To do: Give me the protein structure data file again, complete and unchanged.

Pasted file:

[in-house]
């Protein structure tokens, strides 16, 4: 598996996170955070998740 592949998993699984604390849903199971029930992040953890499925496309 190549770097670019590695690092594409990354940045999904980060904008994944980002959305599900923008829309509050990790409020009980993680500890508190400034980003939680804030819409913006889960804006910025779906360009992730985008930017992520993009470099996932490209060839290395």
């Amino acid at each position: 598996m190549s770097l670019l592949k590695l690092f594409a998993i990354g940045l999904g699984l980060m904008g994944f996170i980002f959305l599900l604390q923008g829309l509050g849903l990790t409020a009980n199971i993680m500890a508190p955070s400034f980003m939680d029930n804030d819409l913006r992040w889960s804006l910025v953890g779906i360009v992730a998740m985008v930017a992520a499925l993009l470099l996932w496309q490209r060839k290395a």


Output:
[in-house]
């Protein structure tokens, strides 16, 4: 598996996170955070998740 592949998993699984604390849903199971029930992040953890499925496309 190549770097670019590695690092594409990354940045999904980060904008994944980002959305599900923008829309509050990790409020009980993680500890508190400034980003939680804030819409913006889960804006910025779906360009992730985008930017992520993009470099996932490209060839290395």
């Amino acid at each position: 598996m190549s770097l670019l592949k590695l690092f594409a998993i990354g940045l999904g699984l980060m904008g994944f996170i980002f959305l599900l604390q923008g829309l509050g849903l990790t409020a009980n199971i993680m500890a508190p955070s400034f980003m939680d029930n804030d819409l913006r992040w889960s804006l910025v953890g779906i360009v992730a998740m985008v930017a992520a499925l993009l470099l996932w496309q490209r060839k290395a």